27” LG 27UD68-B
-well reviewed here
-Freesync is useless to me
27” ViewSonic XG2700-4K
-great review on Tomshardware
-Freesync is useless to me
-not that well recieved
32″ Philips 328P6VJEB
-can only find a Prad.de review in German, so not much info
-not that fast
27″ Acer XB271HKbmiprz Predator
-GSync – could be handy, but not that important to me
32″ BenQ PD3200U
-apparently pretty fast
32” Samsung U32H850
-not out yet
-actual performance unknown
Sadly I can’t find any data for comparison on my current screen, but I can say that it feels fast enough to me.
I’ll probably wait for the Samsung display since it looks like it may tick most of the boxes, but failing that I’m kinda lost. Favorites are probably the Phillips for being VA and 32”, AOC for being those too and relatively cheap, the LG (cheapest, good connectivity, good reviews, but only 27”) and the Benq, but that is quite a bit over what I would like to pay.
Any suggestions would be greatly appreciated.
Best regardsMay 17, 2017 at 7:01 pm #43167
Hi stashix and welcome,
I’ve merged your great and well-thought out post into this thread as there is already some ongoing discussion on some of these models and some general principles to consider. Plus I like to keep things in one place where possible rather than cross-posting in multiple threads. The fact that you’re specifically after a monitor for both PC usage and PS4 Pro usage puts an interesting slant on things. It certainly narrows down your choices a bit in that HDMI 2.0 support is a requirement. This is supported on all of the models you’ve mentioned (good job narrowing them down – you’ve clearly done a lot of research on this).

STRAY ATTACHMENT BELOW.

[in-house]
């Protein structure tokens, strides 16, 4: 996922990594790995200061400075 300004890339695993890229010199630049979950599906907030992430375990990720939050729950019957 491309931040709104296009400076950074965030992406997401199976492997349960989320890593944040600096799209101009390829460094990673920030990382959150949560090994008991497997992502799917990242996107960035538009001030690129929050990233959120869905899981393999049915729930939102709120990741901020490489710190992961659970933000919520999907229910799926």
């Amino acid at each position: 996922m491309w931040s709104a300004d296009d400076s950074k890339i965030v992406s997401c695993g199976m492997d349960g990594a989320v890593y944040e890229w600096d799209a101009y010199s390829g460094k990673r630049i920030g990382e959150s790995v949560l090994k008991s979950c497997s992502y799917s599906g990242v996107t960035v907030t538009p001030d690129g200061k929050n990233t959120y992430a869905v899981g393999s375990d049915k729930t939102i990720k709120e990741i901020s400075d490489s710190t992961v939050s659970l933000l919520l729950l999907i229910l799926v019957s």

What I would say, though, is that the AOC U3277PWQU was indeed a bit disappointing. The thing that stood out for me, really, was the screen surface. It was just such a contrast with the beautifully smooth alternative used on the ~32″ AHVA panels (like the BenQ BL3201PT/PH and newer PD3200U you mentioned). Responsiveness wasn’t particularly impressive, which could be partly blamed on the fact that it is a VA panel. But compared to some modern VA models I’ve tested there were still some stand-out weaknesses. As noted in our news piece on the Samsung U32H850, it’s very likely using the same panel, so a lot of this will unfortunately apply to that model as well.
So I feel, from your list, the BenQ PD3200U would offer the best experience. But whether that’s worth you paying a premium for is not something I could answer myself. And given you feel the screen size is too big, it perhaps suggests sticking with 27″ would be better. Yes there are some potential compromises with scaling perhaps being required, but there will be compromises no matter which monitor you choose.
If you just use your PC for general purpose things like web browsing, MS Office and similar applications plus a bit of photo editing perhaps then I actually think you’d find things tolerable on a 27″ model. Personally I can read things okay without scaling and certainly use those sorts of programs – and there’s often application-specific zoom which can be used instead of scaling to make text a bit bigger. On those sorts of applications scaling is usually handled pretty decently anyway. It’s not perfect, but if you consider that you might find the screen size more comfortable and the price far more agreeable then it’s probably a worthy compromise to have to make.